After entering the former National and University Library in Zagreb, today’s Croatian State Archives, there are paintings of four cities located in the atrium. Above the entrance to the small reading room is a painting of Senj by Menci Klement Crnčić. Oton Iveković’s Dubrovnik is above the entrance to the large reading room. Above the entrance to the book lending hall is Ferdo Kovačić’s Đakovo while a painting of the city of Jajce by Gabrijel Jurkić is found above the entrance to the catalog hall.
That royal city, the seat of the last Bosnian King Stjepan Tomašević has seen not only many rulers and regimes throughout history but destruction as well, most recently in the spring of 1992 when it became the target of Serbian aggression in Bosnia and Herzegovina (BiH). The first artillery attack took place on Fair Day, 27 May 1992 and resulted in the deaths of several people. In the days that followed, Jajce was increasingly targeted by missiles from enemy positions. In addition to daily shelling, Jajce’s defenders had to deal with strong attacks by infantry and armoured units of the Serbian army and the Yugoslav People’s Army (YPA). Serb forces pressed from all sides, especially from Mrkonjić Grad and Banja Luka and air strikes began in August as well. It was part of operation “VRBAS 92”.
Despite the fact that the enemy had superior equipment, manpower and logistics from the outset, defenders held out until autumn when they found themselves surrounded. As a result, it was increasingly difficult to break through Rama and Fojnica to Jajce with logistical support, weapons, medicine and food. The isolated city of Jajce had a war hospital that daily treated many wounded, both soldiers and civilians who were increasingly leaving their homes to travel through difficult hilly terrain along the “Road to Salvation” to reach the town of Travnik.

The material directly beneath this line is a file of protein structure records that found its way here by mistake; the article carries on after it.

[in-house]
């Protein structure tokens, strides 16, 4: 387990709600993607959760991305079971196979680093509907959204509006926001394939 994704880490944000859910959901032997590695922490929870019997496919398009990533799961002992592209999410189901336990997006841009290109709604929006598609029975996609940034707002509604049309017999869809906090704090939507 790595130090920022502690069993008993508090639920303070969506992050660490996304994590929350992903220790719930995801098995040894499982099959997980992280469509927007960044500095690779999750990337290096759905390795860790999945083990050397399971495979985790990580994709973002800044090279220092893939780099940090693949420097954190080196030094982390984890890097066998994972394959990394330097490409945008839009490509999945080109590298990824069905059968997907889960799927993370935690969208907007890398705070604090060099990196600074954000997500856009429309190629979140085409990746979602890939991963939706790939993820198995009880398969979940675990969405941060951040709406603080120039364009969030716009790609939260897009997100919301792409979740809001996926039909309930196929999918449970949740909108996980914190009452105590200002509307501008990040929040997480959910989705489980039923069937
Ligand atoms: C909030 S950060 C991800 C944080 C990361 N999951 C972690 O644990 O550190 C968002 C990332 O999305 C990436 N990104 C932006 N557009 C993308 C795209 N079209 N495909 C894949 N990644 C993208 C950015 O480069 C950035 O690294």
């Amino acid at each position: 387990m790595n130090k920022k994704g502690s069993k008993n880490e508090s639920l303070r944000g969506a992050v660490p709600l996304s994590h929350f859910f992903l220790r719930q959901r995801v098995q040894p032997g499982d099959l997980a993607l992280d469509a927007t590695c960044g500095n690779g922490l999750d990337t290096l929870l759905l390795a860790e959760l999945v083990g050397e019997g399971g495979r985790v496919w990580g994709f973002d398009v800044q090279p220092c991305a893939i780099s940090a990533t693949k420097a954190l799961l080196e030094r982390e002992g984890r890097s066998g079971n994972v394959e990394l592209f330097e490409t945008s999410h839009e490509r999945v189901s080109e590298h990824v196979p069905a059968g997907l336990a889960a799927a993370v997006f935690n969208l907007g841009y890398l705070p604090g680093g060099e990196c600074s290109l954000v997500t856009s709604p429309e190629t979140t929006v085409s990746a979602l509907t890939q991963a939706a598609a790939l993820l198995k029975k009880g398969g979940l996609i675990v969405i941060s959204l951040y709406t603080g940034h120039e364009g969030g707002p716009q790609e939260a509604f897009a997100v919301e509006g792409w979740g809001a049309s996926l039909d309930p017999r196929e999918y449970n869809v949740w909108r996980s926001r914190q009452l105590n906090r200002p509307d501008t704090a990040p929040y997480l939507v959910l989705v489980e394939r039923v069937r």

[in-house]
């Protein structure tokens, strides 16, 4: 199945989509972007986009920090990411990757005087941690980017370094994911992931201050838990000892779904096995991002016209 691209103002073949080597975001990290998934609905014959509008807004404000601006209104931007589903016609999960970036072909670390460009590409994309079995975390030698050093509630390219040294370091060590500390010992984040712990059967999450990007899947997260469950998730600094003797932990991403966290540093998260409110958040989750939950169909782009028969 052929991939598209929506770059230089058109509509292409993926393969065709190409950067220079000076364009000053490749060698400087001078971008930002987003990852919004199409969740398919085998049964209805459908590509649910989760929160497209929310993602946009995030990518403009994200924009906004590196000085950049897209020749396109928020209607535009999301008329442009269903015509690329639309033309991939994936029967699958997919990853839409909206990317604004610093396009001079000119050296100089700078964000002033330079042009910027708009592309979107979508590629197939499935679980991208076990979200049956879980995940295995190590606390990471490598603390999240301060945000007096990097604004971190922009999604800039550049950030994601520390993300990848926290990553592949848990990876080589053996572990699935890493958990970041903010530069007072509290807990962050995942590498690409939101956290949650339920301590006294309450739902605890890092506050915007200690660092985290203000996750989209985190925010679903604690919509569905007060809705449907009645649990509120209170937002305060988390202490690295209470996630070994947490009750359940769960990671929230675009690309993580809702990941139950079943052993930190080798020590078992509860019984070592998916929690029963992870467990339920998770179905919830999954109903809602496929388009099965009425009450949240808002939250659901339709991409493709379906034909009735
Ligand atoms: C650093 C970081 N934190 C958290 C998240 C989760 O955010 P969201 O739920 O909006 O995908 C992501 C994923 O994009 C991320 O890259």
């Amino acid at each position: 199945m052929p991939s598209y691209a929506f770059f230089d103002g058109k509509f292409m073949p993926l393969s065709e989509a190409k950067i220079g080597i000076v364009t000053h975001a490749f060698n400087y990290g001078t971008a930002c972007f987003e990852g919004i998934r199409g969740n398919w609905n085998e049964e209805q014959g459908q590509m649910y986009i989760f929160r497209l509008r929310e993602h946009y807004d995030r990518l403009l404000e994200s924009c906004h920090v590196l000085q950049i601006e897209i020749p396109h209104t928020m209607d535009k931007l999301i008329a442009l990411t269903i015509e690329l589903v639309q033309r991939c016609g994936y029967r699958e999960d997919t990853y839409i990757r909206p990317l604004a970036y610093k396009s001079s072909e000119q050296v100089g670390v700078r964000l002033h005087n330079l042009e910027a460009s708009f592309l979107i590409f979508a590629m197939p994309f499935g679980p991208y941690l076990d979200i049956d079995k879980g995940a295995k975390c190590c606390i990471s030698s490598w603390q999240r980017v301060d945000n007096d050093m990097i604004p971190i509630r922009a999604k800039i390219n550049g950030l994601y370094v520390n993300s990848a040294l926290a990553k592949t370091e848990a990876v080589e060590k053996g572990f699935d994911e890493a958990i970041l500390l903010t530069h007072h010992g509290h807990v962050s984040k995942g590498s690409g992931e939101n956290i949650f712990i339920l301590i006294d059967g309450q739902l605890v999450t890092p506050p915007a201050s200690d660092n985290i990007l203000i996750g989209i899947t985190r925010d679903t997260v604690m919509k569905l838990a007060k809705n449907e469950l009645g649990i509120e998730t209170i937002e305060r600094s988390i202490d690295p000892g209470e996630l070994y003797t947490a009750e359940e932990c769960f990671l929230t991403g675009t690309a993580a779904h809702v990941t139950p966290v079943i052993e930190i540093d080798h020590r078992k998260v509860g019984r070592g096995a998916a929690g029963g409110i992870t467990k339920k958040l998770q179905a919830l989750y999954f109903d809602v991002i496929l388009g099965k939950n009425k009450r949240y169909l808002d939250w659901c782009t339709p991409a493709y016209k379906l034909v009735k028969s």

Following final street battles, the defenders and the civilian population had to withdraw on night of the 29-30 October 1992. Approximately thirty thousand people were expelled from their homes escaping with their bare lives and a large wave of refugees set out for the Republic of Croatia and unoccupied areas of Bosnia and Herzegovina. During the period it was under occupation, Jajce was systematically looted, cultural and religious monuments desecrated and all churches were destroyed, including the ancient Catholic shrine of St. Ivo in Podmilačje. Many civilians who remained in Jajce were imprisoned or killed. The fall of Jajce is considered one of the causes of the Bosniak-Croat conflict in BiH because BiH Army units did not allow Croatian Defense Council forces to get to Jajce during crucial moments in its defense.
After three and a half years of fighting, the town of Jajce was liberated in September 1995 by the combined forces of the Croatian Army, the Croatian Defense Council and the Army of Bosnia and Herzegovina in an operation codenamed “MAESTRAL”. Under the Dayton Agreement, Jajce and its surrounding area became part of the Federation of Bosnia and Herzegovina.
“Jajce”. Hrvatska enciklopedija, mrežno izdanje. Leksikografski zavod Miroslav Krleža, access achieved October 30, 2020, http://www.enciklopedija.hr/Natuknica.aspx?ID=28530
Jajce u obrani 1992. Braniteljska udruga 13. rujan. screenwriter and director: Pavle Vranjican, 2014
Graduated with a Master’s Degree in History from the University of Zagreb. He has worked at the Croatian History Museum and as a researcher for the popular TV Calendar program for Croatian Radio and Television. He has authored several books and documentaries about Croatia’s Homeland War and is the creator/producer of the immensely popular “It Happened on this Day – Homeland War” Facebook page as well as the online portal Domovinskirat.hr. Borna also edits the Braniteljski.hr portal and is the host and editor of the daily segment “Patriotic Minutes” on Croatian Catholic Radio. He created CroHis to promote the values of the Homeland War and ensure that the sacrifices of those who defended Croatia’s independence would not be forgotten.